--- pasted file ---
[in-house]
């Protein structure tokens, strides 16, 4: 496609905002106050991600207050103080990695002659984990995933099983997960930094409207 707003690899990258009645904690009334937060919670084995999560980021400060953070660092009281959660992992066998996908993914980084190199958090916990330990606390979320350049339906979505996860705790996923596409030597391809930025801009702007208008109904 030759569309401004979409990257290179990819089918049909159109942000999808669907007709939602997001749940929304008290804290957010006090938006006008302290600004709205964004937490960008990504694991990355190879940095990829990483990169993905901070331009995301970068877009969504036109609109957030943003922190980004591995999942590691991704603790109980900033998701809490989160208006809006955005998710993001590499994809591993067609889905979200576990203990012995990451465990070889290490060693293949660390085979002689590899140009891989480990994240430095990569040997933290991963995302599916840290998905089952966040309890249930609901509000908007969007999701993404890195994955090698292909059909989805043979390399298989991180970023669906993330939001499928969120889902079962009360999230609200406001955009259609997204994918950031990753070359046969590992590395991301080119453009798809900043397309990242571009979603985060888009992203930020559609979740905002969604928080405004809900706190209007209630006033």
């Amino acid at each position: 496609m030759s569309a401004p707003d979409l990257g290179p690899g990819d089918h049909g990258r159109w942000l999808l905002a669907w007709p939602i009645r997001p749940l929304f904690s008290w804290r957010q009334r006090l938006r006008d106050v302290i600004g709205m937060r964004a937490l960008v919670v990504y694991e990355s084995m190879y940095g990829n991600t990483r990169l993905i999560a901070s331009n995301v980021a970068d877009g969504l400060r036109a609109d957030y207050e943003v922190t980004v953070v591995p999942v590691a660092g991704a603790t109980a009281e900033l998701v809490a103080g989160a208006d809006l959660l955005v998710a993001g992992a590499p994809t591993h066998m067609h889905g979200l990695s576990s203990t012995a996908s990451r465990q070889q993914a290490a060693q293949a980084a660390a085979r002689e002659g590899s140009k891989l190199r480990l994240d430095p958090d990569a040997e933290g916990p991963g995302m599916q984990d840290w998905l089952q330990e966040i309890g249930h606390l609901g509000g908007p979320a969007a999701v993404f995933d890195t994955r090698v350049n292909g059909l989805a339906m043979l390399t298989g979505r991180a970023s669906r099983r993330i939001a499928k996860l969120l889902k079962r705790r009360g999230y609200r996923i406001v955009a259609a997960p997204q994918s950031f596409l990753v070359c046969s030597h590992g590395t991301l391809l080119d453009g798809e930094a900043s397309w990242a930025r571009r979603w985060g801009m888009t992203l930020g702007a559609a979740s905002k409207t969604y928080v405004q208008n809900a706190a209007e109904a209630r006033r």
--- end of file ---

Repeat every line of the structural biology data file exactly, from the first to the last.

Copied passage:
[in-house]
């Protein structure tokens, strides 16, 4: 496609905002106050991600207050103080990695002659984990995933099983997960930094409207 707003690899990258009645904690009334937060919670084995999560980021400060953070660092009281959660992992066998996908993914980084190199958090916990330990606390979320350049339906979505996860705790996923596409030597391809930025801009702007208008109904 030759569309401004979409990257290179990819089918049909159109942000999808669907007709939602997001749940929304008290804290957010006090938006006008302290600004709205964004937490960008990504694991990355190879940095990829990483990169993905901070331009995301970068877009969504036109609109957030943003922190980004591995999942590691991704603790109980900033998701809490989160208006809006955005998710993001590499994809591993067609889905979200576990203990012995990451465990070889290490060693293949660390085979002689590899140009891989480990994240430095990569040997933290991963995302599916840290998905089952966040309890249930609901509000908007969007999701993404890195994955090698292909059909989805043979390399298989991180970023669906993330939001499928969120889902079962009360999230609200406001955009259609997204994918950031990753070359046969590992590395991301080119453009798809900043397309990242571009979603985060888009992203930020559609979740905002969604928080405004809900706190209007209630006033």
């Amino acid at each position: 496609m030759s569309a401004p707003d979409l990257g290179p690899g990819d089918h049909g990258r159109w942000l999808l905002a669907w007709p939602i009645r997001p749940l929304f904690s008290w804290r957010q009334r006090l938006r006008d106050v302290i600004g709205m937060r964004a937490l960008v919670v990504y694991e990355s084995m190879y940095g990829n991600t990483r990169l993905i999560a901070s331009n995301v980021a970068d877009g969504l400060r036109a609109d957030y207050e943003v922190t980004v953070v591995p999942v590691a660092g991704a603790t109980a009281e900033l998701v809490a103080g989160a208006d809006l959660l955005v998710a993001g992992a590499p994809t591993h066998m067609h889905g979200l990695s576990s203990t012995a996908s990451r465990q070889q993914a290490a060693q293949a980084a660390a085979r002689e002659g590899s140009k891989l190199r480990l994240d430095p958090d990569a040997e933290g916990p991963g995302m599916q984990d840290w998905l089952q330990e966040i309890g249930h606390l609901g509000g908007p979320a969007a999701v993404f995933d890195t994955r090698v350049n292909g059909l989805a339906m043979l390399t298989g979505r991180a970023s669906r099983r993330i939001a499928k996860l969120l889902k079962r705790r009360g999230y609200r996923i406001v955009a259609a997960p997204q994918s950031f596409l990753v070359c046969s030597h590992g590395t991301l391809l080119d453009g798809e930094a900043s397309w990242a930025r571009r979603w985060g801009m888009t992203l930020g702007a559609a979740s905002k409207t969604y928080v405004q208008n809900a706190a209007e109904a209630r006033r």